“Climax” is a fitting title for the opening salvos of this season since it reaches a fever pitch intense even for this show. Showrunner Roberto Aguirre-Sacasa, guru of the CW’s neon-colored roster of YA shows, is ratcheting up the volume before planning to jump about five years ahead in the show’s timeline. This will take place after the leftover episodes meant for season four take place. Sacasa’s passion lies in those high school years, so he seems to have no time for college. To end Archie and his crew’s senior year, the plot turns into a demented swirl of more obsessions and twists, full of winks to everything from David Lynch to ‘90s alternative music. It’s not about what high school was actually like, but how it should be in the mind of an imaginative Gen Z’er’s naughty fantasies. Since its premiere in 2017, “Riverdale” is best described as a YA fever dream. Over the years cults, serial killers, the mafia, warring biker gangs and prison stints have plagued Archie and his friends, but any lingering PTSD aside, they’re gearing up now to get their BA’s.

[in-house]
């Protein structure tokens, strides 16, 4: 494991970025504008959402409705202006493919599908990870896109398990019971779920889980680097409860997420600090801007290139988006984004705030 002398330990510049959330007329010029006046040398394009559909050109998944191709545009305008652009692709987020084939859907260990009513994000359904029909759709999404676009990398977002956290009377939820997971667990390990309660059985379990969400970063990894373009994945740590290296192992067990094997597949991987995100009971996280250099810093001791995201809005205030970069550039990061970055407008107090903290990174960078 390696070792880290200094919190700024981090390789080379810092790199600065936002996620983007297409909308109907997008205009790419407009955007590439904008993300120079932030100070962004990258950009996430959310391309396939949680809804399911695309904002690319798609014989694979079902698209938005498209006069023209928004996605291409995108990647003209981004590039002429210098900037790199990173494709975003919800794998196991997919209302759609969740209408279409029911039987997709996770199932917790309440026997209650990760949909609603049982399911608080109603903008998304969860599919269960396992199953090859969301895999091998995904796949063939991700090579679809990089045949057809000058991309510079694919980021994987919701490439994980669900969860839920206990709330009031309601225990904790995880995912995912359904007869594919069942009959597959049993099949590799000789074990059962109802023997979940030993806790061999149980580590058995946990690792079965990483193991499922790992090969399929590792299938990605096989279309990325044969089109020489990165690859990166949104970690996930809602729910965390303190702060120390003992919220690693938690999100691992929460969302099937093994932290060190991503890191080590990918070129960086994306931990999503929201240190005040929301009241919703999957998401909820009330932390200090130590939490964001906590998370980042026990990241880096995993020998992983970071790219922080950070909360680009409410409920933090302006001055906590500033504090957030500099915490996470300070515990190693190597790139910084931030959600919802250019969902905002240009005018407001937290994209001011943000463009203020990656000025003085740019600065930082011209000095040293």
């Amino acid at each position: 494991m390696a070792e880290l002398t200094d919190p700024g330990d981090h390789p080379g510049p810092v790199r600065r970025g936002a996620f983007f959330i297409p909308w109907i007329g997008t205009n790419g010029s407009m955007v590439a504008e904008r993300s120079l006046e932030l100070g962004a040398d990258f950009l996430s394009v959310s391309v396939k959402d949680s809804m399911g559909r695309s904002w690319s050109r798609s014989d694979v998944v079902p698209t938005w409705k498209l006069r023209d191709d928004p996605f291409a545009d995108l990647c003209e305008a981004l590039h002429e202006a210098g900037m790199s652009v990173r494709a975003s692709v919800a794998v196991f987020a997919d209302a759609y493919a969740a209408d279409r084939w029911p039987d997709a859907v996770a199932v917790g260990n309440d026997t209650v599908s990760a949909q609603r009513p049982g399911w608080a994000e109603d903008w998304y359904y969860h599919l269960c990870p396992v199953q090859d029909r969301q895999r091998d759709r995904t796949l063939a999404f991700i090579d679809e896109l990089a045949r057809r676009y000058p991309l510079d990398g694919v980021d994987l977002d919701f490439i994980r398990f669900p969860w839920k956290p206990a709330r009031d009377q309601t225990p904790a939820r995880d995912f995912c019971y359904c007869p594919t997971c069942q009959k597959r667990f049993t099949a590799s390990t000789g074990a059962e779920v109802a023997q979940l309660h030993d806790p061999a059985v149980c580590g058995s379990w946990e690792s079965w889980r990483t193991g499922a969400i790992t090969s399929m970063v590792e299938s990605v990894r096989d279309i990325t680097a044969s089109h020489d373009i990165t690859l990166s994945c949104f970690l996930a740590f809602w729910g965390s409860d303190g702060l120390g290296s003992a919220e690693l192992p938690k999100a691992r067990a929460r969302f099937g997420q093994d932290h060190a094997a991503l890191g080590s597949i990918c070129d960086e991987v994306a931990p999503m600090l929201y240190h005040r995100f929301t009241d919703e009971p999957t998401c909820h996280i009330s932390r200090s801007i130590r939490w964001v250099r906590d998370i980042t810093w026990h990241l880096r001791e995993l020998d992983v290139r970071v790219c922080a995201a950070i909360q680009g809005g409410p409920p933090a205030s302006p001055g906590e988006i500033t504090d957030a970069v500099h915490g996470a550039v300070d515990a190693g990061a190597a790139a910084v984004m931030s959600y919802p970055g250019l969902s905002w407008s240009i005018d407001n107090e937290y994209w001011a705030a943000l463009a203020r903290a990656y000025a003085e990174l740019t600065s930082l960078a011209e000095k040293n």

Consider the following: Jughead and Betty recruit Cheryl to fake a snuff film, openly referencing the little-remembered 1999 snuff thriller “8MM” starring Nicolas Cage. But when they offer the tape to the creepy owner of the Blue Velvet store (named after the classic Lynch surrealist thriller), he smells it’s a fake, so Betty offers up a rare tape of her father, serial killer the Red Hood, as a child. They are given entry to an underground “rave” by a cryptic “The Film Society” (which used to be the name of campus film groups to see movies before the video age) where young denizens dance, and wander from room to room, watching forbidden underground films which include snuffs. Say what? Indeed. It all gets turned upside down when they seem to catch a glimpse of The Auteur after bumping into his cultish minions, who all wear creepy masks borrowed from “The Purge.” Alas, the Auteur gets away and Jughead is instead left with the horror of discovering his younger sister, Jellybean (Trinity Likins), was also at the rave after being invited by friends. For a small town, Riverdale has quite the lurid teen social scene.